CHARACTER DRIVEN: Author Annah Faulkener.
CHARACTER DRIVEN: Author Annah Faulkener. Alan Hughes

Award-winning author still struggles to write

HER work has won many prestigious awards and numerous literary accolades but Coolum author Annah Faulkner says she finds writing difficult.

Her debut novel, The Beloved, won the Queensland Premier's Literary Award for an Emerging Queensland Author in 2011, was commended for the

FAW Christina Stead Award, won the Kibble Literary Award and

was shortlisted for the 2013 Miles Franklin Award.

These are honours any author would be over the moon about, and Annah is indeed that, yet still she says she finds it hard to get down to the business of writing.

"Before I tackle the keyboard I don't find it easy," she said.

"I do anything I can (to avoid the keyboard), especially when I am stuck where I don't know where to go next (with the writing), when I think I am stupid, think I should be looking for a job cleaning or waitressing.

"At that point everything else seems right, even cleaning toilets and emptying dog dishes."

Just as well Annah perseveres with her writing as both her novels, The Beloved and Last Day in the Dynamite Factory are lyrical works that sweep the reader into their pages from the first sentence.

Although Annah came to publication later in her life, she began writing in her teens with sporadic bursts of poetry and short stories published in newspapers and magazines.

But as it is with so many young talents, work got in the way, a living had to be earned, which meant a regular job and the back-burner for the indulgence of writing.

However, work as an administrative assistant did not engage Annah and she studied traditional Chinese medicine and ran her own practice.

Eventually a desire to convey the effects of emotions on disease led her to write a non-fiction manual from the traditional Chinese medicine perspective, which reignited her passion for writing and in 2000 she wrote and published a short humorous biography, Frankly Speaking.

With the writing flowing, she then wrote The Blood of Others, a 5000-word story published in 2007.

Now there isn't any stopping the literary flow, the publishers can't wait for her next manuscript and readers hang out for her next book.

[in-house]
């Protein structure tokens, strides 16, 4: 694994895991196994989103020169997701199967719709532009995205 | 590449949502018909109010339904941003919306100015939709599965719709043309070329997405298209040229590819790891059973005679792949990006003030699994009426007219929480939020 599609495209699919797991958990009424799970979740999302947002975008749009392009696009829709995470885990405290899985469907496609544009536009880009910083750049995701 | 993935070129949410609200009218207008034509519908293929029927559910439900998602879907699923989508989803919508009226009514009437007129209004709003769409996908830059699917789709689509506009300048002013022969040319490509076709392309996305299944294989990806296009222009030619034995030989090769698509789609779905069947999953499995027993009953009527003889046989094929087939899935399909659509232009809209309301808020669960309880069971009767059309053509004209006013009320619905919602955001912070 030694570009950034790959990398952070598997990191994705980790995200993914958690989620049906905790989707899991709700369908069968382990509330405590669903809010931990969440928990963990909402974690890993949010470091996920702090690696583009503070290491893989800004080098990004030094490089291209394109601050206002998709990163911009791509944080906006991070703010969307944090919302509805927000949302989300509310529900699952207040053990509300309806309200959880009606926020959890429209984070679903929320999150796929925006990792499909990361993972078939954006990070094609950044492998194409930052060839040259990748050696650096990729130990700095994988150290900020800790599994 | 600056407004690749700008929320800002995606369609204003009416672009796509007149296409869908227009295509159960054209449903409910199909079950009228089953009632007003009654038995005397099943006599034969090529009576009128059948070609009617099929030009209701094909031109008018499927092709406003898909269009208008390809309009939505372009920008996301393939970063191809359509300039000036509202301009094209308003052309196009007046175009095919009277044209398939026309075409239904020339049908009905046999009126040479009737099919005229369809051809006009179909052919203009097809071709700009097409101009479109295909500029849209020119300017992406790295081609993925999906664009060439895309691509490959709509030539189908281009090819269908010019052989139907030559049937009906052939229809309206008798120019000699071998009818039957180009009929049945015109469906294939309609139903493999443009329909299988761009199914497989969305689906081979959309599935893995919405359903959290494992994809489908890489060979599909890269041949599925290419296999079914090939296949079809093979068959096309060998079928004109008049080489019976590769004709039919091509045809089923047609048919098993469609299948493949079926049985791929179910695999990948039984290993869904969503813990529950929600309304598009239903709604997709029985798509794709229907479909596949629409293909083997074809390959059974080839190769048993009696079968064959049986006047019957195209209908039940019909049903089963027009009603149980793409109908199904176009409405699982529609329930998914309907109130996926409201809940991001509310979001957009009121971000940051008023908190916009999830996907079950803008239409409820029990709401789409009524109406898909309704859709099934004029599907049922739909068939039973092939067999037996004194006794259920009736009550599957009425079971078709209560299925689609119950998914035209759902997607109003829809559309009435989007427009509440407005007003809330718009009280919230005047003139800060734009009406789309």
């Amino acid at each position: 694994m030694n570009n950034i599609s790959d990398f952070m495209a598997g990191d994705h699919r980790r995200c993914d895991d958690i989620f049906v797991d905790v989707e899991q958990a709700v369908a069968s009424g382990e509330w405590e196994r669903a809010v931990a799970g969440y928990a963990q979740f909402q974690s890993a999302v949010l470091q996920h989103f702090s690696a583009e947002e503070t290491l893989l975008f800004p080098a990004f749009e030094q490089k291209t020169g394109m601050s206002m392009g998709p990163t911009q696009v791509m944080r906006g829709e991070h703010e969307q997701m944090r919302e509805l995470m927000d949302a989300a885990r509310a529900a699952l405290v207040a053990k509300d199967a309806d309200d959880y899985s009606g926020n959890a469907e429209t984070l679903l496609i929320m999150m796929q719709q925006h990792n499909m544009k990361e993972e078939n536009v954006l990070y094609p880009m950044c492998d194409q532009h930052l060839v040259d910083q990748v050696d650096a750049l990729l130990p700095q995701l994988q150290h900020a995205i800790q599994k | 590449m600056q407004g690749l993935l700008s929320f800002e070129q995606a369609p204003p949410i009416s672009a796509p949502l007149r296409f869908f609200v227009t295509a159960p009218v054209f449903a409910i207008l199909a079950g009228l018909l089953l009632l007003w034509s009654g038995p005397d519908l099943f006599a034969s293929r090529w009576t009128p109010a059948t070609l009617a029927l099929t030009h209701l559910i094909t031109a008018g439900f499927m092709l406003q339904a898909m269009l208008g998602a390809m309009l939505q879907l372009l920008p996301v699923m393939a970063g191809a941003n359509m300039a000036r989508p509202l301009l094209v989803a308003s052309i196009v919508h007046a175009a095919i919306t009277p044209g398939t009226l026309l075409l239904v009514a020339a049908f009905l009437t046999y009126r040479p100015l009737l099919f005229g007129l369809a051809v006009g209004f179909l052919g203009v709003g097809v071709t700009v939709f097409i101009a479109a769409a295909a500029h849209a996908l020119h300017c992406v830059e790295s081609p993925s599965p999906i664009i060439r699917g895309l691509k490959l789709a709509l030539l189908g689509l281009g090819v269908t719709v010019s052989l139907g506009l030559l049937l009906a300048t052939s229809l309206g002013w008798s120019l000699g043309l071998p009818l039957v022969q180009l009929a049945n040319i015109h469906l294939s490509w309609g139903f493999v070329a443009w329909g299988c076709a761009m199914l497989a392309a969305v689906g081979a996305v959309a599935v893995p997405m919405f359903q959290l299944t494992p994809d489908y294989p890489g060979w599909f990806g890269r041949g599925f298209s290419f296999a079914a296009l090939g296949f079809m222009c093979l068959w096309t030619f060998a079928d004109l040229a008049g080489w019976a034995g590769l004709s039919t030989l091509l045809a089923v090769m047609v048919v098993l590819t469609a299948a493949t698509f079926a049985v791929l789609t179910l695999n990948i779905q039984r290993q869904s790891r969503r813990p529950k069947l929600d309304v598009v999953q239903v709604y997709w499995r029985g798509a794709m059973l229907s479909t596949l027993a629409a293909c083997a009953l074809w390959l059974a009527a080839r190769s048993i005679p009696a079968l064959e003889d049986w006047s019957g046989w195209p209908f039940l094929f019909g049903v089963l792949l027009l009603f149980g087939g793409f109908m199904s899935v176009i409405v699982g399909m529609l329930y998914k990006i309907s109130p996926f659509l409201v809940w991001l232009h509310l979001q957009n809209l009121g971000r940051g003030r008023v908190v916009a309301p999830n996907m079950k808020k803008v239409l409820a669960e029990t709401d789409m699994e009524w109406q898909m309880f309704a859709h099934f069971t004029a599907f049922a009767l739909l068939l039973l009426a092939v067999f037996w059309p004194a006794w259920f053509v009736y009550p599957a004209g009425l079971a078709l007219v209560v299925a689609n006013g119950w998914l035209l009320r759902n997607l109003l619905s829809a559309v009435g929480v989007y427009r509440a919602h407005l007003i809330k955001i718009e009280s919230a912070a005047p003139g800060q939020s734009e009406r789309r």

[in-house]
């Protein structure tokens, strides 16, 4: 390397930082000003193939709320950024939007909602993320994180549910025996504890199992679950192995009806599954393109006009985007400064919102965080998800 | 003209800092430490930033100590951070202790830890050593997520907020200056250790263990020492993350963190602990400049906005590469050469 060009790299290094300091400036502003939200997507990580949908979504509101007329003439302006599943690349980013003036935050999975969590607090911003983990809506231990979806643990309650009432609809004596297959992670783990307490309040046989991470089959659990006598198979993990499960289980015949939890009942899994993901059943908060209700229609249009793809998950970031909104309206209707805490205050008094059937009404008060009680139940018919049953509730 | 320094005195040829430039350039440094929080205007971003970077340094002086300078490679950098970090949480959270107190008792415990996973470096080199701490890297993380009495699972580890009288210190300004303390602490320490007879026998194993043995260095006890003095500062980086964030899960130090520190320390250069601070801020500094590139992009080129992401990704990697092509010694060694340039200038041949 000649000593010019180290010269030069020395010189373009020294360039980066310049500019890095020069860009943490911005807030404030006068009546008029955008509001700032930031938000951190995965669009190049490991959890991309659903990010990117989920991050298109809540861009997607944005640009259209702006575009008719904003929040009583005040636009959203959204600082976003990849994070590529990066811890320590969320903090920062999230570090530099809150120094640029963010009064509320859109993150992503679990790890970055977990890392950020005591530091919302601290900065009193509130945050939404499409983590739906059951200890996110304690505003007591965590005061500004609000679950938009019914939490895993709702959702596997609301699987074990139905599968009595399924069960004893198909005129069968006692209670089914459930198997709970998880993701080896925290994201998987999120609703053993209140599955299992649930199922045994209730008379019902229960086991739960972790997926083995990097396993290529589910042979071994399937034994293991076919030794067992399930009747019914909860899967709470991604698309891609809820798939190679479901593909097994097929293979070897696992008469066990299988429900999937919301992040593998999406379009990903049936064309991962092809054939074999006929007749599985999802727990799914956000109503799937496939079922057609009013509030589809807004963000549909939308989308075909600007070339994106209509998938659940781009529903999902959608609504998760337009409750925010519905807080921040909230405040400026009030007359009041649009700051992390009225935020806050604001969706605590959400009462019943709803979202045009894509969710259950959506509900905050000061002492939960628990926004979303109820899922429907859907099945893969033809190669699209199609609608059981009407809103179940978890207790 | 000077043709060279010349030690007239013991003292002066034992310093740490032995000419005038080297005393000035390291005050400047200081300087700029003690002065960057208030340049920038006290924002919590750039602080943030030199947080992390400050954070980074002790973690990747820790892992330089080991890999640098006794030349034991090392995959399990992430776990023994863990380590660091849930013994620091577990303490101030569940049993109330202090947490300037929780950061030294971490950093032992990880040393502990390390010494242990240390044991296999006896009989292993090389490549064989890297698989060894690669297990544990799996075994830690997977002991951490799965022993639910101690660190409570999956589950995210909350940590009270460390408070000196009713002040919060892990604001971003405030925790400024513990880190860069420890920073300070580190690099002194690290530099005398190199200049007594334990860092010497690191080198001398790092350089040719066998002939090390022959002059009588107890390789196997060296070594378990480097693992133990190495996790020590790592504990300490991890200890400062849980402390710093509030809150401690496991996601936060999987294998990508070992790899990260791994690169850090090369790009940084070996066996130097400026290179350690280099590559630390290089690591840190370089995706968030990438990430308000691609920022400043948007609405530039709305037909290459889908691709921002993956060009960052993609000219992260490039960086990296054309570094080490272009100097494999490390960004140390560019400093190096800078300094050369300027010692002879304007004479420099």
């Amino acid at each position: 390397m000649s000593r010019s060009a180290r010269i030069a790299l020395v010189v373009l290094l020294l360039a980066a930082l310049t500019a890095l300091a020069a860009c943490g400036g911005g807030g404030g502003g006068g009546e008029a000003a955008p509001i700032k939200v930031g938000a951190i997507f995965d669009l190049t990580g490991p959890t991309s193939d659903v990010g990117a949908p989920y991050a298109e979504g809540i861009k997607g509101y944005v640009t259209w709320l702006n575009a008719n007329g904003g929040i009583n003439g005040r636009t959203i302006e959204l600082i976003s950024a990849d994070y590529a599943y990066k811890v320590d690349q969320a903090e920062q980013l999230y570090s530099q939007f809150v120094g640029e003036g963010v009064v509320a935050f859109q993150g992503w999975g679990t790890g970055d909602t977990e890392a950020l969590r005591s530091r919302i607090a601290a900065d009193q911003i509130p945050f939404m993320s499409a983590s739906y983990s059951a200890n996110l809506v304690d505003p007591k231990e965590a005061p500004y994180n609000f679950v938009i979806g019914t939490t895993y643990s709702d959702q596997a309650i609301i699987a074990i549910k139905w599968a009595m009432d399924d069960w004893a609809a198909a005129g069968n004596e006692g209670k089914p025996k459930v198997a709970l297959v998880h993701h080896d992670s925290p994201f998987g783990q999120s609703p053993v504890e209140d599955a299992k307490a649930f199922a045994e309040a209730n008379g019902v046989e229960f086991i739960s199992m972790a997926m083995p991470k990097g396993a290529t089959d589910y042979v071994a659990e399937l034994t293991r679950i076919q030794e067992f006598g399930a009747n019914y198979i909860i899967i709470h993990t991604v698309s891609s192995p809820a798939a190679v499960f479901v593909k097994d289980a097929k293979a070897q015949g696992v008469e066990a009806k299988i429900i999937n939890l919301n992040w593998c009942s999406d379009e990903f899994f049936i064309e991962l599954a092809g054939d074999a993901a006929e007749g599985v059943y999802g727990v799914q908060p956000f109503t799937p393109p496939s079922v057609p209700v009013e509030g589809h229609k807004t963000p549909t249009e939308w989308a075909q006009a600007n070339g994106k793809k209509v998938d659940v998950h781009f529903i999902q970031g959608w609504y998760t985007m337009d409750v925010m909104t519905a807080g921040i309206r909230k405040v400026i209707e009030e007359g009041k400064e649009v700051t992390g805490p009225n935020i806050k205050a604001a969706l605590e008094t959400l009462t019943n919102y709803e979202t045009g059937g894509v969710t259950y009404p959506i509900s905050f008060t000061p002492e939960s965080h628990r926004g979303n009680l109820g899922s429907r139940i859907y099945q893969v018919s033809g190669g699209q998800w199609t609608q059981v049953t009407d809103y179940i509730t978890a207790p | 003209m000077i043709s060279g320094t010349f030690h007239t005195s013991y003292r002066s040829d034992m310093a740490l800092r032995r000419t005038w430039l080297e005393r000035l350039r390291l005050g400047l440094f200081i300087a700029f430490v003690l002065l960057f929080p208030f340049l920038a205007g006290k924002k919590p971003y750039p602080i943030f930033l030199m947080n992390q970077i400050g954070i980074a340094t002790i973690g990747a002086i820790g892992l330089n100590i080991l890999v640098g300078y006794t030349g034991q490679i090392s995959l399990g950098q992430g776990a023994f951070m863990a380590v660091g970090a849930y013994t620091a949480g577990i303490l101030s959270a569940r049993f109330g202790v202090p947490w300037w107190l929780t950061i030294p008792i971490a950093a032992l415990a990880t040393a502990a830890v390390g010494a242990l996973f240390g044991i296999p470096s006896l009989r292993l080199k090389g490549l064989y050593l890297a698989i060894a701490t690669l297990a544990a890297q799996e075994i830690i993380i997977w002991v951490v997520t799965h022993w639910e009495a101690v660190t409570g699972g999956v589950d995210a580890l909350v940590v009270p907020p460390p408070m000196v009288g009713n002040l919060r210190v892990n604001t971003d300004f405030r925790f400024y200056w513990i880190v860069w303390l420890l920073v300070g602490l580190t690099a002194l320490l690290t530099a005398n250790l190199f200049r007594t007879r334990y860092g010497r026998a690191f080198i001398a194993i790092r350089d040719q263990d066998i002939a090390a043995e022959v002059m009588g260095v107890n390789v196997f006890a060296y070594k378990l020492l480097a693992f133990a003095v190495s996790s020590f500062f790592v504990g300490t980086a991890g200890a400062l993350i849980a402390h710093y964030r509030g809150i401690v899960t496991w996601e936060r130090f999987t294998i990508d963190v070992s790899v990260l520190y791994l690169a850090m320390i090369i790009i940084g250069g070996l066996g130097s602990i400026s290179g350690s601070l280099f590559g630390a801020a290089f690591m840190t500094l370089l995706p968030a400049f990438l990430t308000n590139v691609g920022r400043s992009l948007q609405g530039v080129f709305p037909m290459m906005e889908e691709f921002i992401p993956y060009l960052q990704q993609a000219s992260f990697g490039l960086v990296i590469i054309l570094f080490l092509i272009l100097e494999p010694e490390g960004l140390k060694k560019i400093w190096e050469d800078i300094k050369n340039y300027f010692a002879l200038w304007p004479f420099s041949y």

Both The Beloved and Last Day at the Dynamic Factory are character- driven, both not plotted.

"I never plot in advance," Annah said.

"The characters are what drive both books.

"If you are writing a character-driven novel and force your character to do something he doesn't want to do, he won't, you get stuck."

While such prestigious recognition for her work has fired Annah, she still finds it all humbling.

"I am tremendously honoured with the awards," she said.

"It started with the Queensland Premier's Literary Award in 2011. I nearly did not enter.

"I was away, emailed a friend and told her I'd seen there was a Premier's award, asked her to print off a copy (of the manuscript) and send it in.

"I didn't think any more about it.

"I was overseas when I got a phone call asking when I was coming back (for the award).

"I was just gobsmacked. I can't tell you how stunned I was.

"To win was a wild dream.

"When I was long-listed (for the Miles Franklin) my publisher rang me.

"I was in a Vietnamese restaurant in Brisbane and I didn't know what to do with myself.

"I shrieked, all the diners got a fright.

"I don't think any of them knew what the Miles Franklin Award was."

Annah is working on her third novel, again not plot but character- driven, and does not want to talk about it yet for fear that talking too much might hold her back.

But she does reveal it has a Sunshine Coast background.


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